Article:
By Magnus Salbu

As you may or may not have noticed, we have added a new series to WristReview. This series is named “The Golden Era” and will be all about vintage watches. The series is named after an era in the watchmaking industry roughly from the 1920’s to the 1970’s called The Golden Era. This is when wrist watches became fashionable, but before the quartz crisis which left a big part of the mechanical watch industry in ruins. This will be a weekly column and will feature everything from reviews to in-depth articles about vintage watches.

The Rolex Submariner and the Blancpain Fifty Fathoms are widely regarded as the first watches specifically made for diving and other aquatic activities, we have covered the history of both. However, there was a watch-certified by the Swiss Laboratory for Horology to be able to withstand a pressure of 13.5 atmospheres (or 135 meters), released way back in 1932. At the time, Rolex had patented waterproof, screw-down crowns on their Rolex Oyster model, which was the first waterproof watch. But this watch was never certified, tested or marketed as a watch suitable for great depths. This was because there was no need for a watch that was waterproof at depths more than a few meters, because diving was limited to military and commercial activity, which did not require a watch at the time. Omega hired a French designer to come up with the difficult solution of designing a watch that did not infringe Rolex’s patents.

Louis Alix registered the Swiss patent CH 146310 on April 15, 1931. It described a watch whose whole case, movement and crown, was placed inside an outer case which could slide open and close, with waterproof gaskets in between. To ensure that the two parts of the case remained tightly together, the case had a large spring clip which held it together. The case was rectangular, and very typical art deco, this was the art deco period after all. It had similar proportions and look to the Jaeger-LeCoultre Reverso which was another unique, rectangular watch. Many speculate if Louis Alix took design cues from the Reverso, which had been patented just a month and a half prior to the Omega, although this has never been proven.

PHOTO: Horologium

As this was a watch intended for use in water, Omega appropriately named it the Omega Marine. It had two different reference numbers, CK 679 and OJ 679. The CK reference had a stainless steel case while the OJ had a yellow gold case. The cases were manufactured for Omega by a company named Frédéric Baumgartner of Geneva. The movement inside was a manually wound calibre 19.4 T1, which in 1935 was upgraded to the calibre 19.4 T2. The number of the calibre refers to the diameter of the movement; these movements were round movements of 19.4 mm in diameter. Since you had to open the case and take the entire watch out of it to wind it every know and the, the gaskets would get worn out very quickly, unfortunately, the Omega Marine was never fitted with a self-winding movement.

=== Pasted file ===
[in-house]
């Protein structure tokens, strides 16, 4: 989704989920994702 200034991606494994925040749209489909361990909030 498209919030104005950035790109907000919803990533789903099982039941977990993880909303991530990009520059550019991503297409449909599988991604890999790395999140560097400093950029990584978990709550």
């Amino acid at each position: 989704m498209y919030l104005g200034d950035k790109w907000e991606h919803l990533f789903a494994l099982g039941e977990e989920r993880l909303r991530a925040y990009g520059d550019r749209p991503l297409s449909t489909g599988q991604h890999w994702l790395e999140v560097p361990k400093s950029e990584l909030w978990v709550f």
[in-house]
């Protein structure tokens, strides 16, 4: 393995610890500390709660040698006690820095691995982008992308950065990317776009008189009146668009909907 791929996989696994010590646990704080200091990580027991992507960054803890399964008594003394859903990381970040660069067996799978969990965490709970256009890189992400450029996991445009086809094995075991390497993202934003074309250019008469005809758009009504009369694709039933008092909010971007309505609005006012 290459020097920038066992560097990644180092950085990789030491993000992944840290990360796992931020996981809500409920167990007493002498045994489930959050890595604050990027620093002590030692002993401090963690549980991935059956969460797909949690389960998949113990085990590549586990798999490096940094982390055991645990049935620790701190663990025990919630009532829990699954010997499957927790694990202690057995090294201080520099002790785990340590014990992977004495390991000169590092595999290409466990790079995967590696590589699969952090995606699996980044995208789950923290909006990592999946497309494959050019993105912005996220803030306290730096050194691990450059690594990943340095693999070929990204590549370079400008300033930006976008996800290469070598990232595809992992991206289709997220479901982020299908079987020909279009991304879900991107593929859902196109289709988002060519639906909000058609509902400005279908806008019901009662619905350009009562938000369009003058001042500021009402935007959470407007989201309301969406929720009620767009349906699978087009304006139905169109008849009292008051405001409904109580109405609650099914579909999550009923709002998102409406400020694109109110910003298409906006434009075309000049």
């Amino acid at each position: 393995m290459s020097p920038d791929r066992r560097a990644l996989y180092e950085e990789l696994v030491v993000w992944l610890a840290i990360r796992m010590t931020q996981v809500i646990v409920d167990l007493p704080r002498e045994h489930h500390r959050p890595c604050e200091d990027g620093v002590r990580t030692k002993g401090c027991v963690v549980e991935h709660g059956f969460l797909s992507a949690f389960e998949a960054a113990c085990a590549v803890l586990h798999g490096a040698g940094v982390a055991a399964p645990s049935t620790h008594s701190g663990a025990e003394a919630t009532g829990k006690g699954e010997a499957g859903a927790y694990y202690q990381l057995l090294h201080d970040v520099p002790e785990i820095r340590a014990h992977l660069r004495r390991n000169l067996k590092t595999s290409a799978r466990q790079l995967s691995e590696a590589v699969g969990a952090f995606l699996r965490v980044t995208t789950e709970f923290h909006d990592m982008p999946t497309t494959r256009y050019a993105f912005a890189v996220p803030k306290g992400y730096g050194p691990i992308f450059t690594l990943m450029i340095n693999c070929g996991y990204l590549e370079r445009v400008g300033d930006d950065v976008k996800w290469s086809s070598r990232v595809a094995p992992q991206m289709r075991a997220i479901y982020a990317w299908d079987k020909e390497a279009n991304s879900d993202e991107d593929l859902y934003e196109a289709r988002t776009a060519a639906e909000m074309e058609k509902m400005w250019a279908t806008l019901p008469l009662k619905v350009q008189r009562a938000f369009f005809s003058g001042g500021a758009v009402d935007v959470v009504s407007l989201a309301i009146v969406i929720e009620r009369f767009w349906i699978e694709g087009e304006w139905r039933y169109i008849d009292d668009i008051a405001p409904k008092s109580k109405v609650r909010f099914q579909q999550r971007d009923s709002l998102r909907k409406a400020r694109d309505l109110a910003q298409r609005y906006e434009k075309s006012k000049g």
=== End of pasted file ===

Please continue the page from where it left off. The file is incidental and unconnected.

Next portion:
Vintage ad from 40’s

PHOTO: Timezone.com

The Omega Marine was not a part of Omega’s regular collection, but because of the huge success, Omega introduced the Omega Marine Standard in 1939 which was intended for civilian use. This was just around the time when diving equipment became cheaper, lighter and more available to civilians. The Marine Standard was a slightly upgraded version of the original Marine, featuring rubber gaskets instead of leather and it was the first was to have a synthetic sapphire crystal, instead of the more regular plexiglass. However, the sapphire crystal of the Marine Standard was fitted from inside the case, which was the common way of fitting a watch crystal at the time. This meant that as pressure built up outside the watch, the crystal would be pushed down, with nothing to hold it back except for the glue and the gaskets. Therefore, the Marine Standard was only certified as water resistant down to two atmospheres (or 20 meters), by modern standards, this was not a diving watch at all. So one could argue that only the original Omega Marine was a diving watch. However, Omega soon realised they could put the sapphire crystal on top of the bezel, instead of underneath it, this meant that as the pressure around it increased, the seals would only get tighter because the sapphire crystal was pressed down on the gaskets. So by the early 1940’s, the Omega Marine Standard was just as waterproof as the original Omega Marine, and again well suitable for keeping time way below the surface.

Omega Marine Chronometer 70’s

PHOTO: Timezone.com

The Omega Marine was worn by many famous divers, among them French Naval Officer and inventor of the infamous aqualung, Commander Yves Le Prieur and American explorer and naturalist Dr. William Beebe. Unfortunately, the Omega Marine Standard was discontinued after only a few decades, but in 2007, Omega released a limited edition of 135 Marine Standard watches in yellow and white gold. These were obviously upgraded with a new (but still manually wound) movement and a more sophisticated case.

The Omega Marine never became as big of an icon as the Rolex Submariner or the Blancpain Fifty Fathoms, probably because the innovative case was not how later diving watches were made, but it still deserves a lot of credit for being the first diving watch ever. For more info, please visit omegawatches.com

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